An evaluation of support services for young Aboriginal people affected by the Royal Commission into Protection and Detention of Children in the Northern Territory has found that an innovative approach is required to break down the barriers of adversity and to restore cultural and emotional well-being.
Relationships Australia NT has issued a report this week detailing an independent evaluation of their services offered to young people affected by the Royal Commission with the aim of sharing key learnings across the sector.
The report found that people who had been affected by the Royal Commission were vulnerable and experienced poor access to services, a lack of connection with culture, little family support and economic disadvantage.
The young people were slow to trust service providers and were affected by events surrounding the Royal Commission including prolonged media reporting and attention.
Researcher Jacqueline Dysart discovered however, that “despite experiencing the ‘pointy end’ of racial inequality and justice system failures, young people had a real interest for culture, politics, learning new things, pointing out injustice, making music, healing and healing others”.
“The Relationships Australia Royal Commission program has demonstrated that if you work in a trauma-informed, culturally active way, you invite strong engagement and conversations for growth and change.”
Relationship Australia NT developed a model of care that restored culture and provided diverse therapeutic approaches to wellbeing by going beyond conventional counselling programs. A step which shows promise for future service delivery models.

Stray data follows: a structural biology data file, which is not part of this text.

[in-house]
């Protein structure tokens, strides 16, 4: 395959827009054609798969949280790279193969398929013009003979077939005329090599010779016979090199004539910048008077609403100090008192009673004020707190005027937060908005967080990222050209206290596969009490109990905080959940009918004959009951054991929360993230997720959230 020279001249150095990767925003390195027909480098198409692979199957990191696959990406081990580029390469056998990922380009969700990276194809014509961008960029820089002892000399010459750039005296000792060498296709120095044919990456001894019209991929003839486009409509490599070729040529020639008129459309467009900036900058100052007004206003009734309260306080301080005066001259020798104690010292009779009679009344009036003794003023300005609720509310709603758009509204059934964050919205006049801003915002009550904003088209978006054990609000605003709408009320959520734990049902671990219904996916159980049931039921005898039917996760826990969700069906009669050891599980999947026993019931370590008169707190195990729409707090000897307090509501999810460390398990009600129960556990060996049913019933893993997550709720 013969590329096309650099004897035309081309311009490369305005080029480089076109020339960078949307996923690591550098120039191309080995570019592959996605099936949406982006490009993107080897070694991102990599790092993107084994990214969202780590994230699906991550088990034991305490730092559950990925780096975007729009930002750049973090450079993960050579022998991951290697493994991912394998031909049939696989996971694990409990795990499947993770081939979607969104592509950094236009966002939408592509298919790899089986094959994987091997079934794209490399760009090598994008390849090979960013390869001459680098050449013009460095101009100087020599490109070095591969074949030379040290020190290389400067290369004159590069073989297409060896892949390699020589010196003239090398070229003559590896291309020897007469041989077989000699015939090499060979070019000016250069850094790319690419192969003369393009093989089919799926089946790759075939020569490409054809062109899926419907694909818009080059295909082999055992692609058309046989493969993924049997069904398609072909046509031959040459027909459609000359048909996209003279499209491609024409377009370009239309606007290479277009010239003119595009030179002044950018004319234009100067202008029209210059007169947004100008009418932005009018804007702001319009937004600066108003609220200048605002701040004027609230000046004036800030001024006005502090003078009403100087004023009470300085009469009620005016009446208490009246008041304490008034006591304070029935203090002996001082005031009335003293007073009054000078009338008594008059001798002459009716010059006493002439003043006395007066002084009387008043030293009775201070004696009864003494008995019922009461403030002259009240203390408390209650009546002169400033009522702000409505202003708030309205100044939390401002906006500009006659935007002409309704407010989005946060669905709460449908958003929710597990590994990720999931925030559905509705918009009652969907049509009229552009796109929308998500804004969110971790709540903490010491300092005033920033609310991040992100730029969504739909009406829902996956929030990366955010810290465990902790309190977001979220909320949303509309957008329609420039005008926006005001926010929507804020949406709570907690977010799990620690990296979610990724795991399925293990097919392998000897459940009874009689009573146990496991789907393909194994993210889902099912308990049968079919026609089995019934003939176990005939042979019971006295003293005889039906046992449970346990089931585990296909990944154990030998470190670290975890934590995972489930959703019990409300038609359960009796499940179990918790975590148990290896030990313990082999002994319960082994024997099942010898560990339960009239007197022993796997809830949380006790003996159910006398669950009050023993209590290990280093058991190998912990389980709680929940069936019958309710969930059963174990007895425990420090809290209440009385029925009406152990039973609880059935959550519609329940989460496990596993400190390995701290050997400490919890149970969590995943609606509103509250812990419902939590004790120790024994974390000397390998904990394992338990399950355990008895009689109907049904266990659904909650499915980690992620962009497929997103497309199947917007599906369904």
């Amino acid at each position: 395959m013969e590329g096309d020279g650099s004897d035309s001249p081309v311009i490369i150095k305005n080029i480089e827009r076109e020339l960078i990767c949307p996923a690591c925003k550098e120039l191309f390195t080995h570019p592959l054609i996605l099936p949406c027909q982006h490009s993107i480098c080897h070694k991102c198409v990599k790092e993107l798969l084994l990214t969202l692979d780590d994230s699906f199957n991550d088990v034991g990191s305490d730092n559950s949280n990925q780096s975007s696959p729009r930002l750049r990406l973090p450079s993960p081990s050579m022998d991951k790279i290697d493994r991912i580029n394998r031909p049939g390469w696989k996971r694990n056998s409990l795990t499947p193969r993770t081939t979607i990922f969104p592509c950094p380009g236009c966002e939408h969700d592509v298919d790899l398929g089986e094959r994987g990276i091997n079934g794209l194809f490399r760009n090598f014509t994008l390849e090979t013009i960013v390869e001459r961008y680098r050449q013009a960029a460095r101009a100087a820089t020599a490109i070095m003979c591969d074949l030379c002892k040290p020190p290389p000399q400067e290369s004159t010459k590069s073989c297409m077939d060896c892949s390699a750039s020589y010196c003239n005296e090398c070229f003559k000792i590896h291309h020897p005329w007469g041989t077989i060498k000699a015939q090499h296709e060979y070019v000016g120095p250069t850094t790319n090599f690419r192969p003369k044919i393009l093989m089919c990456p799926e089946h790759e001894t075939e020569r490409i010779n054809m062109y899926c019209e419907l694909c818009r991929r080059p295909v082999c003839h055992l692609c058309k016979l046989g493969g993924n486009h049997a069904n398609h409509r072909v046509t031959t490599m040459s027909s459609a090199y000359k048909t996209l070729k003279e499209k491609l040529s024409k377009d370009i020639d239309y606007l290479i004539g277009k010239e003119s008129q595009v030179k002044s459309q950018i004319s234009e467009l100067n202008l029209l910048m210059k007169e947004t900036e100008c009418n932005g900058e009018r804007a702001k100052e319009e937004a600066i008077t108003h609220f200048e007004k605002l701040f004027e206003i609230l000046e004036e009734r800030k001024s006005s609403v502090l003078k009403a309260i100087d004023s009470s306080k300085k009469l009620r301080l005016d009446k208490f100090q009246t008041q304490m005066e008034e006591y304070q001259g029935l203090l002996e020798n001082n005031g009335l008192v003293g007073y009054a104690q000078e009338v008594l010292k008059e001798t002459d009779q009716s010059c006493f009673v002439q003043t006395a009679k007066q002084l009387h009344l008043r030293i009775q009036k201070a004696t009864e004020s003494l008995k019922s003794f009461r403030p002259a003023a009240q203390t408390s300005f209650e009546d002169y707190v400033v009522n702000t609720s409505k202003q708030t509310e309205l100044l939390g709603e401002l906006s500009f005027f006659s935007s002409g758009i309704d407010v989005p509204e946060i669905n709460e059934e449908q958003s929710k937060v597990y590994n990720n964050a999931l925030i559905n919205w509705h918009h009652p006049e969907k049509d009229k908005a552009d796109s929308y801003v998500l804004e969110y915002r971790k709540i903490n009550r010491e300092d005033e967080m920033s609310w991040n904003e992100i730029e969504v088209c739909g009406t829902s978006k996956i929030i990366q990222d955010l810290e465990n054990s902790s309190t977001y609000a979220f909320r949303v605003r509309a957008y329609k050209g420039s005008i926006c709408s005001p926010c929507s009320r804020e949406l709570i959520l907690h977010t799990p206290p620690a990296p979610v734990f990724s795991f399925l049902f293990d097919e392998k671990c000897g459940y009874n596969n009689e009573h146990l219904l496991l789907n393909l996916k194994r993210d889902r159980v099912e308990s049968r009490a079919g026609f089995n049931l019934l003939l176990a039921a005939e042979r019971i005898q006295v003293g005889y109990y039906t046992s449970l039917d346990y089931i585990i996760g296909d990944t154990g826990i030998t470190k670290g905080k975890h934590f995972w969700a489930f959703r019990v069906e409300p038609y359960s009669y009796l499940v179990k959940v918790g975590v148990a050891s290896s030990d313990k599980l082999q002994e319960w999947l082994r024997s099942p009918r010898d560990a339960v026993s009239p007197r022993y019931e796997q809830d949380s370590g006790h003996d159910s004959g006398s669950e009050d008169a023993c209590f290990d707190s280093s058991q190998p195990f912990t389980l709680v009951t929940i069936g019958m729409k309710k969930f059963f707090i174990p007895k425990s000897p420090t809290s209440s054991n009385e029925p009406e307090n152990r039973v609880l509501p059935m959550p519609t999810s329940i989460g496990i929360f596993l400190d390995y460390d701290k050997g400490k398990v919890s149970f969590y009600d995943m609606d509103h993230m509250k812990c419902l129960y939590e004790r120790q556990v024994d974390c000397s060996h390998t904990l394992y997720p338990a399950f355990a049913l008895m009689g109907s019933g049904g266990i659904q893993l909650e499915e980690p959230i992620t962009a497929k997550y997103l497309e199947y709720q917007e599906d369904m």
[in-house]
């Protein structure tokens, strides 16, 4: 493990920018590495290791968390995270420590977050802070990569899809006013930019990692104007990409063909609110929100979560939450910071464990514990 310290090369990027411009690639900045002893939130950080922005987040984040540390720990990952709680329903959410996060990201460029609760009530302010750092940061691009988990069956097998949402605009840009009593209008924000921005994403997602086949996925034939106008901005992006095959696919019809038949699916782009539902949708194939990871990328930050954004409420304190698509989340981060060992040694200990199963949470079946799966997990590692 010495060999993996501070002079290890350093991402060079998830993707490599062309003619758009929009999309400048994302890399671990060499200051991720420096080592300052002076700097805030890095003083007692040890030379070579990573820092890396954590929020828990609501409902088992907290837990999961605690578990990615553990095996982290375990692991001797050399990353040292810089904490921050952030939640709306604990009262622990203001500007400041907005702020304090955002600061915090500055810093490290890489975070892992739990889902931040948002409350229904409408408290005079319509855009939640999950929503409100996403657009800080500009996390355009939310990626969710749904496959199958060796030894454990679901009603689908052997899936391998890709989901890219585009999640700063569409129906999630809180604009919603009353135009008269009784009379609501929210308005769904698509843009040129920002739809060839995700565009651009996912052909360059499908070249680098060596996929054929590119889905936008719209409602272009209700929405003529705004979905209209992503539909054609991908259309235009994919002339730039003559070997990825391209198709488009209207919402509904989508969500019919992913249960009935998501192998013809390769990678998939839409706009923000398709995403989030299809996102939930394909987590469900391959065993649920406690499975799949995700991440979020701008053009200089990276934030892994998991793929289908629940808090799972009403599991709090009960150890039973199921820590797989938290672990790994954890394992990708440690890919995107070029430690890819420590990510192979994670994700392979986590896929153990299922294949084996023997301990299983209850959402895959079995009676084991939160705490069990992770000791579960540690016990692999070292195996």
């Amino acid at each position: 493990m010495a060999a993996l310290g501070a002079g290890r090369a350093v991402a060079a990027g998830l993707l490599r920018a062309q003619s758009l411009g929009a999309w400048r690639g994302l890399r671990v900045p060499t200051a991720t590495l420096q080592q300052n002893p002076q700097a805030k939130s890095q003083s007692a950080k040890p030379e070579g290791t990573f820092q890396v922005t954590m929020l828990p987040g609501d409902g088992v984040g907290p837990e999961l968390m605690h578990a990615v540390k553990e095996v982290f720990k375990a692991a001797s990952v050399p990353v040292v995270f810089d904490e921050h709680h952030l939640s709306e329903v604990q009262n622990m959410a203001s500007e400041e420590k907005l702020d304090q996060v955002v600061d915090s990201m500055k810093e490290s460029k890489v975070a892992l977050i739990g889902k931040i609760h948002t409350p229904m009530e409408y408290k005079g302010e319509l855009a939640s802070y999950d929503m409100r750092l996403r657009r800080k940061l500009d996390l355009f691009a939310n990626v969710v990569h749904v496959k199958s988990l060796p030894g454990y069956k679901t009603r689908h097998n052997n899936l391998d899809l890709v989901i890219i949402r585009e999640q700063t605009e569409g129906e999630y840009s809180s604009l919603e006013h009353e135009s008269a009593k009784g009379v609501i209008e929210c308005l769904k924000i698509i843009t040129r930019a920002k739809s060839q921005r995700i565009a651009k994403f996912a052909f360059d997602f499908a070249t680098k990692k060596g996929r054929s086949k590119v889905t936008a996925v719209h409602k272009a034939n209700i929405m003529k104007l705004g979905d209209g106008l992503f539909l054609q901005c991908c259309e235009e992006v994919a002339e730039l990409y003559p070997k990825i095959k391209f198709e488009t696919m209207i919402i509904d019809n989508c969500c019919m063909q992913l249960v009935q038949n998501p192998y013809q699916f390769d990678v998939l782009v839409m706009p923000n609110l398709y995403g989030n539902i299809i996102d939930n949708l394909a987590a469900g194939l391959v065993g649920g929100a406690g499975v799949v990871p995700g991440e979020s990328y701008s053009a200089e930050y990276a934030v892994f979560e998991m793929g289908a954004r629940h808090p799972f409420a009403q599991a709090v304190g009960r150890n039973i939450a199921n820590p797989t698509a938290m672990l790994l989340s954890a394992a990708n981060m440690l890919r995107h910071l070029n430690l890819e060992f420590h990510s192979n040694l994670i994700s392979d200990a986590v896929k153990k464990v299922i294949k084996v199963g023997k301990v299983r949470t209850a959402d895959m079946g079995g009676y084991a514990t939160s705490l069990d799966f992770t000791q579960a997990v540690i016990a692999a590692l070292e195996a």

The Program collaborated with Aboriginal Controlled Organisations Danila Dilba Health Service and North Australian Aboriginal Justice Agency to provide support and counselling which actively addressed cultural understanding and practices. Activities included a healing camp, spear making, fishing and a song-writing program called “I’m Not Crime”.
Relationships Australia NT provided support services to young people affected by the Royal Commission from October 2016 to June 2018. The program, which was funded by the Commonwealth Department of Social Services, saw over 200 clients access the service for individual therapy, attending on average 13.8 sessions each.
Program activities were held in Alice Springs, Katherine and Darwin.
Relationships Australia NT Support Services Manager, Geoff Radford said that they welcome the opportunity to share their experience.
“I would like to give other service providers, organisations working with young people and those who inform funding decisions regarding services in this sector the opportunity to benefit from the learnings we have made over the last two years.”
“The young people we worked with, and their families have stressed how important accessible culturally appropriate services are to their lives,” Mr Radford said.
The song “I’m Not Crime” and the Healing Camp video produced during the support services program can be found on the Relationships Australia NT website, along with the Evaluation Report.